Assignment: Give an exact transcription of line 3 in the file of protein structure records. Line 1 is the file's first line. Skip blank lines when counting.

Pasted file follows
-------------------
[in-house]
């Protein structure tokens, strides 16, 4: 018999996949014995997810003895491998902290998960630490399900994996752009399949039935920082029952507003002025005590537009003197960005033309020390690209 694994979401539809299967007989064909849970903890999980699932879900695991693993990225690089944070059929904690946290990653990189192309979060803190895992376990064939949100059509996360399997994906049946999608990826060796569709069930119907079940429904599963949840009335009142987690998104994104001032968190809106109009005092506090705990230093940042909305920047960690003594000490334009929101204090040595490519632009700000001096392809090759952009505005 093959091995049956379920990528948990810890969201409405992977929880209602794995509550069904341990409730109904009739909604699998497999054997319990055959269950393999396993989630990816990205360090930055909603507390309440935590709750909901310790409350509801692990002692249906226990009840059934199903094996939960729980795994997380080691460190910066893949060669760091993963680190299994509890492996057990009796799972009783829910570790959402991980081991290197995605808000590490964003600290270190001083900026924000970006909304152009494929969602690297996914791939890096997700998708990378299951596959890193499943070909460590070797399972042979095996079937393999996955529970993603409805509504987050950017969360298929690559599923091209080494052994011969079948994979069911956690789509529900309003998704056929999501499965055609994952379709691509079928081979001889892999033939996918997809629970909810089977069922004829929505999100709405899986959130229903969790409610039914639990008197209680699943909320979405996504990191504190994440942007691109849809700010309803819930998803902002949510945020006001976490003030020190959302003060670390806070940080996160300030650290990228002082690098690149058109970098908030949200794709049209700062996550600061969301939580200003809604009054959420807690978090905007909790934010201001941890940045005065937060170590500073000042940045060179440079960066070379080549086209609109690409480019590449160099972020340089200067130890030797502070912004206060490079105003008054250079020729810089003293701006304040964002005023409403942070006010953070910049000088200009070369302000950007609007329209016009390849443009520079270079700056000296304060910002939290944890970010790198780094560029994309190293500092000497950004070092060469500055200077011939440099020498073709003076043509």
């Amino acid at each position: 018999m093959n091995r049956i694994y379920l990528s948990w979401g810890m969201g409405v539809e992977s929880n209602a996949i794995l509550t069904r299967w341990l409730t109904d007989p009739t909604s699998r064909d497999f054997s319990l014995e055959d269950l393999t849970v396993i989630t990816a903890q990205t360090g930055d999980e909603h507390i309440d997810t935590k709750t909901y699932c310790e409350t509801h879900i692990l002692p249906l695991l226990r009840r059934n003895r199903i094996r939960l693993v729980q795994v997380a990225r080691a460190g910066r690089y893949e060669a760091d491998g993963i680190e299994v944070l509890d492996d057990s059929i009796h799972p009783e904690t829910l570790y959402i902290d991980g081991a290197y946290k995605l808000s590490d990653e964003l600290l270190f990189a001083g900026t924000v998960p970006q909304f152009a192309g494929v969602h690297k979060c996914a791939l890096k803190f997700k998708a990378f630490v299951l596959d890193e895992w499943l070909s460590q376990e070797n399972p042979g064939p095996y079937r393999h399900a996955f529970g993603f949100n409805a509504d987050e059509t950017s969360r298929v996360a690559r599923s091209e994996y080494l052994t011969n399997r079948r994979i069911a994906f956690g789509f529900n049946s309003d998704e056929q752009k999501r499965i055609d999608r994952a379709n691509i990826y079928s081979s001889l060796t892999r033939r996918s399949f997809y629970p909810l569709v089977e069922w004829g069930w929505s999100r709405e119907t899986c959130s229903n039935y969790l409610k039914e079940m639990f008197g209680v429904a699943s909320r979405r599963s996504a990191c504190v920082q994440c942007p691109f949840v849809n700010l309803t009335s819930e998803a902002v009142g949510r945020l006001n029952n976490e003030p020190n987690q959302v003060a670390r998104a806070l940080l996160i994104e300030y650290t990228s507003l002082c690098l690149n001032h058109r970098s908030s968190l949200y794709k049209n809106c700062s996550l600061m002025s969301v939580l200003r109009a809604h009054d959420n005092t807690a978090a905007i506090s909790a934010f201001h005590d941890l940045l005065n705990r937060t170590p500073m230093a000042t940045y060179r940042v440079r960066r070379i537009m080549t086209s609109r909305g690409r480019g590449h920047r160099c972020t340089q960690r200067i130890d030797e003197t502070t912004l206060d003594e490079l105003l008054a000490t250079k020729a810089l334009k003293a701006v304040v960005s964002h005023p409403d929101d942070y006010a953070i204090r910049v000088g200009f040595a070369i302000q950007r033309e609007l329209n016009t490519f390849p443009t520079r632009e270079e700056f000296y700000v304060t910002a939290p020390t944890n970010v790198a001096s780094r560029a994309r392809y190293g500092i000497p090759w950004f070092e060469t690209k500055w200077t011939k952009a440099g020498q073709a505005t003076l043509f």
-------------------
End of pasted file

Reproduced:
């Amino acid at each position: 018999m093959n091995r049956i694994y379920l990528s948990w979401g810890m969201g409405v539809e992977s929880n209602a996949i794995l509550t069904r299967w341990l409730t109904d007989p009739t909604s699998r064909d497999f054997s319990l014995e055959d269950l393999t849970v396993i989630t990816a903890q990205t360090g930055d999980e909603h507390i309440d997810t935590k709750t909901y699932c310790e409350t509801h879900i692990l002692p249906l695991l226990r009840r059934n003895r199903i094996r939960l693993v729980q795994v997380a990225r080691a460190g910066r690089y893949e060669a760091d491998g993963i680190e299994v944070l509890d492996d057990s059929i009796h799972p009783e904690t829910l570790y959402i902290d991980g081991a290197y946290k995605l808000s590490d990653e964003l600290l270190f990189a001083g900026t924000v998960p970006q909304f152009a192309g494929v969602h690297k979060c996914a791939l890096k803190f997700k998708a990378f630490v299951l596959d890193e895992w499943l070909s460590q376990e070797n399972p042979g064939p095996y079937r393999h399900a996955f529970g993603f949100n409805a509504d987050e059509t950017s969360r298929v996360a690559r599923s091209e994996y080494l052994t011969n399997r079948r994979i069911a994906f956690g789509f529900n049946s309003d998704e056929q752009k999501r499965i055609d999608r994952a379709n691509i990826y079928s081979s001889l060796t892999r033939r996918s399949f997809y629970p909810l569709v089977e069922w004829g069930w929505s999100r709405e119907t899986c959130s229903n039935y969790l409610k039914e079940m639990f008197g209680v429904a699943s909320r979405r599963s996504a990191c504190v920082q994440c942007p691109f949840v849809n700010l309803t009335s819930e998803a902002v009142g949510r945020l006001n029952n976490e003030p020190n987690q959302v003060a670390r998104a806070l940080l996160i994104e300030y650290t990228s507003l002082c690098l690149n001032h058109r970098s908030s968190l949200y794709k049209n809106c700062s996550l600061m002025s969301v939580l200003r109009a809604h009054d959420n005092t807690a978090a905007i506090s909790a934010f201001h005590d941890l940045l005065n705990r937060t170590p500073m230093a000042t940045y060179r940042v440079r960066r070379i537009m080549t086209s609109r909305g690409r480019g590449h920047r160099c972020t340089q960690r200067i130890d030797e003197t502070t912004l206060d003594e490079l105003l008054a000490t250079k020729a810089l334009k003293a701006v304040v960005s964002h005023p409403d929101d942070y006010a953070i204090r910049v000088g200009f040595a070369i302000q950007r033309e609007l329209n016009t490519f390849p443009t520079r632009e270079e700056f000296y700000v304060t910002a939290p020390t944890n970010v790198a001096s780094r560029a994309r392809y190293g500092i000497p090759w950004f070092e060469t690209k500055w200077t011939k952009a440099g020498q073709a505005t003076l043509f």